Children have a natural curiosity and are eager to explore and make sense of their world. Because research has shown that this innate desire to learn is best expressed through play, developmental experts believe that active, play-oriented learning like block building and dramatic play offer children the healthiest start in life.
Unlike our “adult view,” “play” is serious business for children – the “work” of childhood. Although learning comes through play in a natural, uncomplicated and enjoyable way, it is nonetheless of essential importance. Can a child who stacks blocks and knocks them down, or a child who scribbles with crayons, really be learning? YES!! When they play with blocks, children learn about shapes, spatial relationships and problem solving. Simple scribbles build muscle control and lead to drawing and writing.
Through play, children explore their world, learn to get along with others, test their skills and muscles, try out new ideas, and begin to feel confident enough to take risks in trying different activities and learning new things. Specifically, play contributes to the development of literacy, to thinking and problem solving, and to creativity and imagination. These are skills that empower children for a lifetime of learning. Research has shown that young children learn much more by touching, seeing, smelling and tasting than by just listening. They want to talk about their experiences and make sense of them by asking countless questions.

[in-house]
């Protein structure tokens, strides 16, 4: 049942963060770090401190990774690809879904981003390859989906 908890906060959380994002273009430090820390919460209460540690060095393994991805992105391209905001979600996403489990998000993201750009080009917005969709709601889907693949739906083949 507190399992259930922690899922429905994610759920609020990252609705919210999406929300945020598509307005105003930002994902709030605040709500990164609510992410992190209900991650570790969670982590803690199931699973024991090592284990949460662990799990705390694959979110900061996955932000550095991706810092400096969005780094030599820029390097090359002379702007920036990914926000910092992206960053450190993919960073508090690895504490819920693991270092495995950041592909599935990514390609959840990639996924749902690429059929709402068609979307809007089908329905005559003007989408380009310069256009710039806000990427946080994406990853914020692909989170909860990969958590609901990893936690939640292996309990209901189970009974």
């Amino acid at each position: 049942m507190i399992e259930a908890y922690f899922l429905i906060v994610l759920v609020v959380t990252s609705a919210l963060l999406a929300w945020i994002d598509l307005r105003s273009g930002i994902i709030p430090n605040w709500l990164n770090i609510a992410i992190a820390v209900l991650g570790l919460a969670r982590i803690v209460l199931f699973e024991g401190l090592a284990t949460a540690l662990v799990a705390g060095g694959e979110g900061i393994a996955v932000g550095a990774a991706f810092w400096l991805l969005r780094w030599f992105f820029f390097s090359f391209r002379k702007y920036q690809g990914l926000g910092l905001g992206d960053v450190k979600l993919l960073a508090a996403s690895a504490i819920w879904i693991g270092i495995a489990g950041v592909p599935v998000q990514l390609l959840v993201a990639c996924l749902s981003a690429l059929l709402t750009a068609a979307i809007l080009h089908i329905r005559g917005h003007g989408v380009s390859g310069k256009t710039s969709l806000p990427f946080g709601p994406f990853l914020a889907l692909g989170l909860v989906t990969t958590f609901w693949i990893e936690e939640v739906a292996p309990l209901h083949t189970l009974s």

In St. John’s ELC’s developmentally appropriate classrooms, individual curiosity and spontaneous exploration are encouraged. Integrated throughout the curriculum are activities that stimulate learning in all developmental areas – intellectual, social, emotional and physical. Since each child has a different and style of learning that is fueled by individual curiosity, our curriculum activities are tailored both to age of the group and to the individual abilities of each child.
The teachers in our classrooms guide the children. They create a stimulating classroom environment, with well-planned activities that challenge the children. The teachers provide encouragement, offer suggestions, choices, and information, and pose thought-provoking questions. The teachers help to create an environment where each child can feel successful and competent. They contribute to your child’s intellectual and social readiness by providing ample opportunity for conversation, discussion and cooperative work and play, while helping the children to respect themselves and others. Ultimately, the self- confidence and love of learning that our staff helps to instill in the children will encourage them to become lifelong learners.